News “Assad’s earthquake could use Trump against the West.” News headlines and events Last Minute Russia
It is interpreted that Syrian President Bashar Esat is trying to profit politically from the earthquake that caused heavy destruction in southern Turkey and northern Syria, and that he is pushing for the delivery of foreign aid from regions under his control.
During this period of intense compassion for the Syrian people affected by the earthquake, Damascus took the opportunity to reiterate its long-standing demand for aid in coordination with the Assad government, according to an analysis published by the Reuters news agency. . The Assad government has been ostracized by the West since the Syrian civil war broke out in 2011.
The Western powers, on the other hand, show no signs of being ready to comply with Assad’s demand. However, difficulties in getting aid from Turkey to opposition-held areas in northwestern Syria from the border are strengthening Esat’s position.
The flow of aid, which is vital for the 4 million people living in the region, was stopped after the earthquake struck. But the UN spokesman expressed hope that the flow of aid could begin tomorrow. The Damascus government has long noted that aid to opposition-held areas in the north should come from Syria, not the Turkish border.
Aron Lund, a Syria expert at the Century Foundation, said: “It is clear that this crisis could turn into an opportunity of sorts for Assad. Assad may say, “You must work with me or through me.”
“If Assad is smart, he facilitates the delivery of aid to areas beyond his control and takes the opportunity to appear responsible, but the regime is very stubborn,” Lund said.
Western countries are excluding Assad because of his brutality during a civil war that lasted over 11 years, which killed thousands of people, forced more than half of the population of Syria to leave their places and forced millions of people to live as refugees in other countries. .
Assad, backed by Russia and Iran, now controls most of the divided country.
The US State Department rejects the suggestion that the earthquake could create an opportunity for Washington to communicate with Damascus, and notes that it will continue to provide assistance to Syrians living in government-controlled territories, not through the government of Damascus, but through non-governmental organizations. on the ground.
“It would be quite ironic, if not counterproductive, to get involved with a government that has tortured, gassed and killed its own people for years,” State Department spokesman Ned Price said this week.
However, the leaders of some Arab countries, who were on the same line with America, contacted Assad after the earthquake. These leaders include the King of Jordan and the heads of state of the United Arab Emirates and Egypt.
Jordan and the UAE, which have supported the opposition in Syria in the past but have normalized relations with Assad in recent years, have sent aid to Damascus, according to Syrian state media.
Government-controlled areas in Syria were hit hard by the earthquake. It is recorded that the death toll in Syria so far is about 2,500 people, and the number of deaths in the regions controlled by the government and the opposition is almost equal.
Russia, a key ally of Syria, has sent rescue teams to the country and has mobilized forces in Syria to assist.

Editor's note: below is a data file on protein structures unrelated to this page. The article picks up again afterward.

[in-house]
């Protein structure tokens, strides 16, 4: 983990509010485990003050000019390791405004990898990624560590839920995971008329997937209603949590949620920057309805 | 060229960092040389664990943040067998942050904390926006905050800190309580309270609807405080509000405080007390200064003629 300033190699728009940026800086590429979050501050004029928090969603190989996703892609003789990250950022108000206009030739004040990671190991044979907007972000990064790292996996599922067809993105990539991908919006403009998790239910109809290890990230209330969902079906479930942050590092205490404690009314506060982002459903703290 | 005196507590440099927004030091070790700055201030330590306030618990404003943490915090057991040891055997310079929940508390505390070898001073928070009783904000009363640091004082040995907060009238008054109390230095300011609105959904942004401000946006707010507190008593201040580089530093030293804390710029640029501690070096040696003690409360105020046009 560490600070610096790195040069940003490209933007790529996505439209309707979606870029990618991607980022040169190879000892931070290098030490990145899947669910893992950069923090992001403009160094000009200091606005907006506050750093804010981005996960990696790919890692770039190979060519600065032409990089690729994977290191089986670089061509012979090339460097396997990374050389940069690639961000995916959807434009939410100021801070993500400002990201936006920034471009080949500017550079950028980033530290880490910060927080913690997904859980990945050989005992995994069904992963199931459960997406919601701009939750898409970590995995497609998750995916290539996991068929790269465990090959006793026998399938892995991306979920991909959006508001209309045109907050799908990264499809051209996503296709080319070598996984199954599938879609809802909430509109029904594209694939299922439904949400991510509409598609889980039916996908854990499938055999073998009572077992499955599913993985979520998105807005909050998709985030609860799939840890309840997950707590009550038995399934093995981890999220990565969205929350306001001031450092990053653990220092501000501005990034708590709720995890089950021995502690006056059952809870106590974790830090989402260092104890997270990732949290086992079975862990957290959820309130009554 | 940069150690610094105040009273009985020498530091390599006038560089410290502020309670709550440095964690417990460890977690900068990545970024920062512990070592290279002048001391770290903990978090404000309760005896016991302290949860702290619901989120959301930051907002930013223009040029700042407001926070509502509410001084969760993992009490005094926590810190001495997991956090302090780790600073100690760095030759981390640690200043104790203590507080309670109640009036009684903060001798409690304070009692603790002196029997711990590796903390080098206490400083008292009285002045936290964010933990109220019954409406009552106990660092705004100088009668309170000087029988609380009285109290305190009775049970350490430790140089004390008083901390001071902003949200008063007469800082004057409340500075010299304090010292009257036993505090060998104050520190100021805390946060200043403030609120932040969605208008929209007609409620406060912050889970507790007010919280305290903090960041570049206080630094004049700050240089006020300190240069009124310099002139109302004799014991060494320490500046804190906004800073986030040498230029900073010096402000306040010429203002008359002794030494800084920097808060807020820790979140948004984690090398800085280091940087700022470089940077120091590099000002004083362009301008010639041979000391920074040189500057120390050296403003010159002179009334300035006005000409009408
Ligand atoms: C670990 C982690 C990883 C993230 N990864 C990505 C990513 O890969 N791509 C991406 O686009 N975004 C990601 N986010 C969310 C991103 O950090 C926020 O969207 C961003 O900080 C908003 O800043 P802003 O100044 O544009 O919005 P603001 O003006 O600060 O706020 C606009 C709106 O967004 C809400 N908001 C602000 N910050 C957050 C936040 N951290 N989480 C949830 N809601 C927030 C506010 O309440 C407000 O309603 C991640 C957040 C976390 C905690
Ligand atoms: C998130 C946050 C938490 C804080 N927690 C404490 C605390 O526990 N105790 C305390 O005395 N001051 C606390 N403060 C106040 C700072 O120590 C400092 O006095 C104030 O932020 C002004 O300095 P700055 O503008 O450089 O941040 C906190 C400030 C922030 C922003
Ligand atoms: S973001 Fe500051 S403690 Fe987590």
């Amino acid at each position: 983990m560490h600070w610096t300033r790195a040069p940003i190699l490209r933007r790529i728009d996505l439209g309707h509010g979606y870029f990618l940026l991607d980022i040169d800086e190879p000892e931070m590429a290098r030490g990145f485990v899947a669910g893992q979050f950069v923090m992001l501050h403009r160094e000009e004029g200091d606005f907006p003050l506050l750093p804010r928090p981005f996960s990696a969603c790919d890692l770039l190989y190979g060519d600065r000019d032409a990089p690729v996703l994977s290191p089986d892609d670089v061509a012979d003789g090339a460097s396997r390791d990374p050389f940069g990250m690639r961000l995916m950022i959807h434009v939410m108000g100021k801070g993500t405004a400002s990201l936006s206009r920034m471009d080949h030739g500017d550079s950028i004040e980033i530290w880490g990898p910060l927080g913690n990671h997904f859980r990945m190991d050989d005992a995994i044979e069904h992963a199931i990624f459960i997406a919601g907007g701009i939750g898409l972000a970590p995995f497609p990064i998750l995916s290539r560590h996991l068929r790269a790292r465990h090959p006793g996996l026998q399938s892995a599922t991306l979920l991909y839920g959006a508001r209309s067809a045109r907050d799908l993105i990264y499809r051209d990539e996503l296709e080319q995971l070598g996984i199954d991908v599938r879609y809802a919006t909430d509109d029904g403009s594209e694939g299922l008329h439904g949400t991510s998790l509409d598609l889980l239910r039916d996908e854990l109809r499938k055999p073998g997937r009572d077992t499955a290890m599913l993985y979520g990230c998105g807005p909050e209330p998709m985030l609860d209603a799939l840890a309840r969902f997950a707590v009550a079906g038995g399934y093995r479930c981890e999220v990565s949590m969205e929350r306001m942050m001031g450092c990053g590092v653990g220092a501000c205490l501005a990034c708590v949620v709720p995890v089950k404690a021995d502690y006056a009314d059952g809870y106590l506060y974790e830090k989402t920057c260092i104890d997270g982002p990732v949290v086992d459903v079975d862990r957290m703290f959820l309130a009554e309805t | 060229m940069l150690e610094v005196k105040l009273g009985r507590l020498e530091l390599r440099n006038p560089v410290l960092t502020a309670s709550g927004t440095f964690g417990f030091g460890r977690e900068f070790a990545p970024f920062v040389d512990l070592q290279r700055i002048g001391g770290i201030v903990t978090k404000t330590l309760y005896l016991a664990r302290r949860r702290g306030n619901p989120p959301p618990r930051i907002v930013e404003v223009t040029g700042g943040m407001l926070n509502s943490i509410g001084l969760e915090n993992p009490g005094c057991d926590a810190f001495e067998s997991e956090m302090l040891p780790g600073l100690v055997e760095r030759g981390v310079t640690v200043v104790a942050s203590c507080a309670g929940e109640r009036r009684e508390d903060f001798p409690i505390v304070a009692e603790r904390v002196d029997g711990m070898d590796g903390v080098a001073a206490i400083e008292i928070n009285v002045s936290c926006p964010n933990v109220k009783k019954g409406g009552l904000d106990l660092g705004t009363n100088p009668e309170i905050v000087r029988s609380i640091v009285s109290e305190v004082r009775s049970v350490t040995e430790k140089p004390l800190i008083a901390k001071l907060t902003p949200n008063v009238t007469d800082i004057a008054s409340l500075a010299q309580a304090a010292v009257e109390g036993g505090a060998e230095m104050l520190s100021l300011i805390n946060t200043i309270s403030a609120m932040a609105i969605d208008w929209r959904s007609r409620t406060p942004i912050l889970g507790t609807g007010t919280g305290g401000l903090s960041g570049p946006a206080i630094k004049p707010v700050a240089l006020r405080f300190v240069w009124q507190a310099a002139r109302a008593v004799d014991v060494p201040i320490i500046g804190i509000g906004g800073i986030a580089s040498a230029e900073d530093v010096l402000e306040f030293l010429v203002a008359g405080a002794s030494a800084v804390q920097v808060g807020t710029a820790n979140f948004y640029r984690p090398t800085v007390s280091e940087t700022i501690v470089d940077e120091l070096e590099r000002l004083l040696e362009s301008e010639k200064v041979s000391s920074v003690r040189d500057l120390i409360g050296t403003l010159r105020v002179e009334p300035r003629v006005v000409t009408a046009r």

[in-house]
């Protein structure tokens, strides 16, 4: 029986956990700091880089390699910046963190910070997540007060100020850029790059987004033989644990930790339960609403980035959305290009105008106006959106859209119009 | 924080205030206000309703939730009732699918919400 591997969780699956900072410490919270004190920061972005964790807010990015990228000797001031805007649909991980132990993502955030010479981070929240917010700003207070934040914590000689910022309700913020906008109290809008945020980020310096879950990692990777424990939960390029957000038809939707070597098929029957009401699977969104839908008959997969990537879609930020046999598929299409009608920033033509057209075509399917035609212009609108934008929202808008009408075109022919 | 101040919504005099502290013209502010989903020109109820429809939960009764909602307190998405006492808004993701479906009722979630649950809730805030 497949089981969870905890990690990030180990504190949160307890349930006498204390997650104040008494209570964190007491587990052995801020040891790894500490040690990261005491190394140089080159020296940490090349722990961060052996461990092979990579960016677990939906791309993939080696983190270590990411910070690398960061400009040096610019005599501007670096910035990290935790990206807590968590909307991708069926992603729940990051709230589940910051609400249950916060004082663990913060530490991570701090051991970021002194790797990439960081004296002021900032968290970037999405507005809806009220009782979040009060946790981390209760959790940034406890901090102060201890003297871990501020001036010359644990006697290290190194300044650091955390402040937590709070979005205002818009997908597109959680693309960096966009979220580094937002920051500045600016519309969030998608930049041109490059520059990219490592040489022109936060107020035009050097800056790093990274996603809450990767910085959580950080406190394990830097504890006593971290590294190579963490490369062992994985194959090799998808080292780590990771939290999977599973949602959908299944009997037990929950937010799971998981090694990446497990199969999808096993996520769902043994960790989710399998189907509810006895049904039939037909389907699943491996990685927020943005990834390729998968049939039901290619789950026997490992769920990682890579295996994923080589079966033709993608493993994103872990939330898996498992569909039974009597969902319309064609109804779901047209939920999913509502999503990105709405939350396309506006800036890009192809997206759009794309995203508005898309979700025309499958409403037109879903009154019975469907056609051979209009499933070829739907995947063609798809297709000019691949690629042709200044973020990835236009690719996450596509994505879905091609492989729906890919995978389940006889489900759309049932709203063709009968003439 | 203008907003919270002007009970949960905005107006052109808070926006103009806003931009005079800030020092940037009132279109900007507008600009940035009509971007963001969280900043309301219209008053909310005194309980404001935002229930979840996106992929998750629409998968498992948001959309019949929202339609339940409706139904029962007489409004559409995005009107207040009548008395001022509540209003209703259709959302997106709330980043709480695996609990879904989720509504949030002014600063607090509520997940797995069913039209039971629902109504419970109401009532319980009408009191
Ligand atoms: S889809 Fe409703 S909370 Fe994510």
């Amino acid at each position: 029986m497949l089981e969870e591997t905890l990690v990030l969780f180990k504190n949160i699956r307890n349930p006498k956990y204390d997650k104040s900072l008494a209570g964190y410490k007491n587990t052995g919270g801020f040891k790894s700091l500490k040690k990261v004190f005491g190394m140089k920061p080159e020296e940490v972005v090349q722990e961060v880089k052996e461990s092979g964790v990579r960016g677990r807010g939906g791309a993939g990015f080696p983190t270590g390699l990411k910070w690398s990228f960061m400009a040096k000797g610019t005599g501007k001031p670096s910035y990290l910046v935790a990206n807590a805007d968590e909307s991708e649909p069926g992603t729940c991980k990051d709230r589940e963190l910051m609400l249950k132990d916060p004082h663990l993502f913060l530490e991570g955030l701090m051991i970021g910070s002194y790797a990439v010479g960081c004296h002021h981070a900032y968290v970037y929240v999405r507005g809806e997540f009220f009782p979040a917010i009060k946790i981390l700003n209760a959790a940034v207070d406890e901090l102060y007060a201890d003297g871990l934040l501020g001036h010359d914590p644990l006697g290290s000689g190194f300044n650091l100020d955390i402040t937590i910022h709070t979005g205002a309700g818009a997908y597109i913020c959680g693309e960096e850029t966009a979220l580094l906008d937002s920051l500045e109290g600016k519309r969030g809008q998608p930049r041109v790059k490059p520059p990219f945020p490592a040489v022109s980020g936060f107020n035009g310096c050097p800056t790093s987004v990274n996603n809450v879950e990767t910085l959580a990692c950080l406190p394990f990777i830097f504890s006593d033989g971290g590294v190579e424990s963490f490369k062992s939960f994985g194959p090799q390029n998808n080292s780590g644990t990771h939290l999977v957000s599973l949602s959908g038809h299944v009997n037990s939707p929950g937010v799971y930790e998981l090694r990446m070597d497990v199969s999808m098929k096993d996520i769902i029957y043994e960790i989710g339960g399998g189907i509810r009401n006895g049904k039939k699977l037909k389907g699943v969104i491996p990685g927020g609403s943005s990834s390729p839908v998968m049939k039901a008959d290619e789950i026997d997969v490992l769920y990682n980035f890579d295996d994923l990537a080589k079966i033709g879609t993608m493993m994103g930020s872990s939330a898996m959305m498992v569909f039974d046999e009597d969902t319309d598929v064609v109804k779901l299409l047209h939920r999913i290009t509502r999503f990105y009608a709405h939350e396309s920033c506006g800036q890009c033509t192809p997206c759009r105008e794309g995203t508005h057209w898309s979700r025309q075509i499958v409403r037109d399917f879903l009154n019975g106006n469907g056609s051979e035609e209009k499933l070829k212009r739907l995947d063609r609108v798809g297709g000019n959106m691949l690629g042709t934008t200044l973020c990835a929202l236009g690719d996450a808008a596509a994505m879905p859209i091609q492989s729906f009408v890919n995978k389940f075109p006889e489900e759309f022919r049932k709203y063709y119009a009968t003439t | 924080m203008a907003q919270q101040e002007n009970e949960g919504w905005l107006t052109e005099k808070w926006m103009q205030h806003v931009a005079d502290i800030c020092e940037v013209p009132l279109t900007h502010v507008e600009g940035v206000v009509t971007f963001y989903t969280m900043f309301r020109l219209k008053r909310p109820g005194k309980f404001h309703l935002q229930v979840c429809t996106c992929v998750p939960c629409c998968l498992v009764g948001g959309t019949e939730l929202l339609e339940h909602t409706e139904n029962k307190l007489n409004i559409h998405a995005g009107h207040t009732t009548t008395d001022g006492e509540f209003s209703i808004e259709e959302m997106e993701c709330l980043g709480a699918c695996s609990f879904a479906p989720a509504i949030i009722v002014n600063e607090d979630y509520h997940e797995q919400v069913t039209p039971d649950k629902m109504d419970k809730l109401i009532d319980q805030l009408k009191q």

Russia, under US sanctions and at war with Ukraine, rushed to the aid of Syria. Moscow sees an alliance with Damascus as a trump card against the West.
Fight for resources
Moscow has long stressed that sending aid to northwestern Syria via Turkey violates Syrian sovereignty. The increase in the duration of this relief operation led to diplomatic differences between Russia and the Western powers in the UN Security Council.
Syrians in opposition-held lands are concerned that if the Turkish route is closed, Damascus will cut off aid and the flow of aid will come under government control.
Aid agencies are looking for ways to keep aid flowing into the region, including through government-controlled territory.
“The UN and its partners will continue to look for ways to expand access points and ensure that aid reaches the most vulnerable. The political will of all parties to grant access to those most in need of assistance,” said Al-Mustafa Benlamlih, a UN spokesman. we need a chief humanitarian specialist for Syria,” he said.
Bessam Sabbagh, Permanent Representative of Syria to the UN, on Monday turned to UN Secretary General António Guterres for help. However, Sabbagh noted that the flow of aid should be coordinated with the Damascus government and come from Syria, not the Turkish border.
Syrian Foreign Minister Faisal Mekdad said this week that the government is “ready to allow assistance to all regions as long as it does not reach the armed terrorists (opposition).”
Speaking to Arab broadcaster Al Mayadin, Mekdad said the sanctions have “further exacerbated the scourge.”
The Syrian Red Crescent, headquartered in Damascus, called for the lifting of sanctions. Washington further tightened sanctions on Syria in 2020.
Western countries say they are seeking to end the repressive Assad regime and reach a political deal. America also emphasizes that the sanctions are not aimed at humanitarian aid.
Joshua Landis, head of the Center for Middle East Studies at the University of Oklahoma, says Damascus is trying to use the aid to “legitimize the regime.”
Landis says: “All Arabs and the world at large have compassion for the Syrian people who are suffering greatly. Assad will try to use this compassion.”
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